Airports throughout the US will test a new system to help improve drone safety by being aware of drones flying nearby, the Washington Post reports. The new system, called the Digital Notice and Awareness System (D-NAS) should help drone operators to notify airports of their flight plans when flying within 5 miles of an airport, as they are required to do.
While notification is required by law, it has not been very easy to do. Air traffic control numbers are not listed on websites, and there have not been online systems of communication available. Even when operators do have the correct contact information, there is often no contact person available. Notification for both drone operators and air traffic control has been a burden.
“Especially on the eastern seaboard you’re almost always within five miles of an airport no matter where you are. The amount of airports makes notifications very improbable if not impossible,” Justin Towles, staff vice president of regulatory and legislative affairs at the American Association of Airport Executives, told the Washington Post. “This system will allow that to become much easier and streamlined.”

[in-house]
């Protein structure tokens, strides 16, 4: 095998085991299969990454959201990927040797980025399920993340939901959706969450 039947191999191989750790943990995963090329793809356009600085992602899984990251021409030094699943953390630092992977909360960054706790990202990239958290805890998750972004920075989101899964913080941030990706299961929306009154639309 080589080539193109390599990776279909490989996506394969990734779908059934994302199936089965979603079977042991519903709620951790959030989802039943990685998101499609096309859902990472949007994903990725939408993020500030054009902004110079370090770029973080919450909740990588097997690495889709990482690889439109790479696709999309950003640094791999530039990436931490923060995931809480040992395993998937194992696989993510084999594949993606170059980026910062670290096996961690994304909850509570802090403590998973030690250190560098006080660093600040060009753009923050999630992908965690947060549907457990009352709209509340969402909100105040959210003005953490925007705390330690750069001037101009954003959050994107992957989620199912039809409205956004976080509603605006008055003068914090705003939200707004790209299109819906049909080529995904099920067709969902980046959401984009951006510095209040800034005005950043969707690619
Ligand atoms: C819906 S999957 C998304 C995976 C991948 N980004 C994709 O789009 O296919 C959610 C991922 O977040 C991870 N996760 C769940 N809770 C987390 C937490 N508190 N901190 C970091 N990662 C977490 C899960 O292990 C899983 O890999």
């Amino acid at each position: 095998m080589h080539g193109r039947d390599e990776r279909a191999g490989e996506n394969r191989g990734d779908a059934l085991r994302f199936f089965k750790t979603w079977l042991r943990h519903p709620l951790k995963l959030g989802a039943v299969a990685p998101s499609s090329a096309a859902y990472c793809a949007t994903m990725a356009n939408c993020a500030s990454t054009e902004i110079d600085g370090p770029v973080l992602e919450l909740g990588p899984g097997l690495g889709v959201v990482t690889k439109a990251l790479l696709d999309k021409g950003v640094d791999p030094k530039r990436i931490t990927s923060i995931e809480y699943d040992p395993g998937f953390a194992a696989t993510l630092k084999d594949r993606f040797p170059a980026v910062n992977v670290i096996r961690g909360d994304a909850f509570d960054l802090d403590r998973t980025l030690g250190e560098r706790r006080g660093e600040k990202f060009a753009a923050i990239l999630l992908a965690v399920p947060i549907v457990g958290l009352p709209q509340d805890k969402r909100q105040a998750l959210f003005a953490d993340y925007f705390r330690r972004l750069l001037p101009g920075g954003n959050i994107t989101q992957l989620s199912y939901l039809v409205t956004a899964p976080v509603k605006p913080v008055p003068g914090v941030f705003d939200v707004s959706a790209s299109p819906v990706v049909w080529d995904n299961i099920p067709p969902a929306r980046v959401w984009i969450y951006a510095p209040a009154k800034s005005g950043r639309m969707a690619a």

D-NAS will work by allowing drone operators to enter their flight length and radius into apps provided by drone manufacturers DJI, 3DRobotics, and Yuneec, or by using the AirMap website or a system provided by some of the participating airports. Flight information will then be sent to air traffic control at participating airports.
The system should make it easy for hobbyists to follow the rules when flying in areas surrounded by airports, while providing additional benefits to participating airports. Authorities at the Houston airport say that the system will allow the airport to track drone usage over time and identify common drone flight patterns.
The start-up behind the new system is AirMap, introduced last year as a way to enhance drone safety for hobbyists. In a statement published today, AirMap CEO Ben Marcus said, “everyone involved in aviation sees the promise and potential of unmanned aircraft. However, we can’t reach the potential of this amazing technology unless we ensure that safety critical information keeps pace with innovation. We are focused on building the tools for unmanned aircraft to safely integrate into the national airspace system.”
The AirMap system is free for drone operators to use.
Miriam McNabb is the Editor-in-Chief of DRONELIFE and CEO of JobForDrones, a professional drone services marketplace, and a fascinated observer of the emerging drone industry and the regulatory environment for drones. Miriam has a degree from the University of Chicago and over 20 years of experience in high tech sales and marketing for new technologies.
Subscribe to DroneLife here.